Mind control and mind chaos: the troll and the non sequitur
by Jon Rappoport
February 10, 2014
On a mass level, one of the most efficient methods of mind control is the creation of the non sequitur.
Non sequitur is Latin for “it does not follow.” In logic, this is a statement that doesn’t validly flow from previous assertions.
Example: “All presidents are crazy.” “Sam is crazy.” “Therefore, Sam is a president.”
Wrong. The final “Sam is a president” is a non sequitur.
In an education system where logic is absent, the student has no center. He drifts. He comes to rely on what other people tell him. He can’t think and reason for himself. He opts for ideas that seem superficially attractive.
In ordinary usage, this could be an exaggerated non sequitur: you’re parked in a lot outside a market, and a car hits you from behind. You get out and walk over to the driver and say, “Hey, you hit me.” And he says, “My sister was tested for tuberculosis and she’s clean.”
Or you write a piece about a medical drug recall, and a reader responds, “Jesus is the light of the world.”
These days, more and more people believe information is something you’re supposed to plug into at any level…and respond to with whatever comes to mind. This is the new logic.
As in the last example, non sequitur can issue forth from people who have an overwhelming agenda they refer to, no matter what the situation.
Example: “A last second-shot saved the LA Lakers from going down to another defeat.” And the response is, “When humanity rejects Islam, we will finally find peace.”
An online troll (see many comments sections all over the Net) has an overwhelming agenda or is being paid to distract people and lead them off course.
An example of this last might be: After an article about fraud at the Federal Reserve and several relevant comments, there suddenly comes, “All you conspiracy theorists are crazy Ron Paul followers. Money is money. Get over yourselves. Try leaving your mother’s basement.”
The troll hopes he’ll stir up enough animosity to take people away from the issue of fraud at the Fed, while painting Ron Paul as a nutcase.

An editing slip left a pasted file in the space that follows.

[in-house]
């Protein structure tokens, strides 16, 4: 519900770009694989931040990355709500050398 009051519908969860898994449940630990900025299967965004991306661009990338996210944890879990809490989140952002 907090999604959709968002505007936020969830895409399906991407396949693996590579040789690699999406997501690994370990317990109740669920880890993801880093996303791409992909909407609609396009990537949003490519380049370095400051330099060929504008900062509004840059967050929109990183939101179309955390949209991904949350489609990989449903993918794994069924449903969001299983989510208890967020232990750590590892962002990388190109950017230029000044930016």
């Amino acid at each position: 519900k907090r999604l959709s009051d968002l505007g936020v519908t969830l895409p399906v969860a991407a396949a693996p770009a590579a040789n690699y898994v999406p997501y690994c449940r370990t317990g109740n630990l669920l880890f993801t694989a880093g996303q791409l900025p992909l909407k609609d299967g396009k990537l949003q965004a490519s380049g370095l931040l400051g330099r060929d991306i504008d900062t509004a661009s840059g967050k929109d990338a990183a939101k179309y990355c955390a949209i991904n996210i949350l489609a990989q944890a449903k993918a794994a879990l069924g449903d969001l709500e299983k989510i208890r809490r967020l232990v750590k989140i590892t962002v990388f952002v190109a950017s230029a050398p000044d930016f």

If, in any situation, you take the bait and try to reason with a person who is entrenched in non sequitur, you waste your time and energy. It won’t work.
In Washington, non sequitur is SOP.
“Senator, we’re still waiting for answers about what really happened in Benghazi.”
“My boy, the whole Middle East and North Africa are tied together in age-old conflicts. It’s our job to untangle that mess, sort it out, and establish beachheads of Democracy.”
In casual conversation at a party, where six or seven people are all talking at once and laughing, non sequitur is a hell of a lot of fun. But when it comes to grasping information, it’s about as useful as a spavined horse in the Preakness.
To which someone will reply, in perfect non sequitur, “Horses should never run at racetracks. It’s cruel.”
I once gave a talk about methods of analyzing information. I used, as an example, the Oklahoma Bombing case (1995). The responses from the audience were all opinions about the Bombing case. The people failed to connect with the real subject of the lecture because they weren’t aware there was such a thing as logic. For them, that was just some inexplicable icing on the cake.
They were products of the American educational system.
Television news is perfect non sequitur, in the sense that the anchor is paid to provide smooth transitions from one story to another unrelated story: “In the Middle East today, peace talks broke down again…a St. Louis housewife was shot in a drive-by…and did you know that some clothes dryers may not be safe…a body was found in a row boat off the coast of Virginia…it’s snowing in Florida…”
Turn a mind into a universal magnet that randomly picks up iron, wood, bits of paper, cigarette butts, orange peels, leaves, sand, mice, sugar, and shoes, it doesn’t matter what questions you present. The answers will be irrelevant.
This is a unique form of control.
The author of two explosive collections, THE MATRIX REVEALED and EXIT FROM THE MATRIX, Jon was a candidate for a US Congressional seat in the 29th District of California. He maintains a consulting practice for private clients, the purpose of which is the expansion of personal creative power. Nominated for a Pulitzer Prize, he has worked as an investigative reporter for 30 years, writing articles on politics, medicine, and health for CBS Healthwatch, LA Weekly, Spin Magazine, Stern, and other newspapers and magazines in the US and Europe. Jon has delivered lectures and seminars on global politics, health, logic, and creative power to audiences around the world. You can sign up for his free emails at www.nomorefakenews.com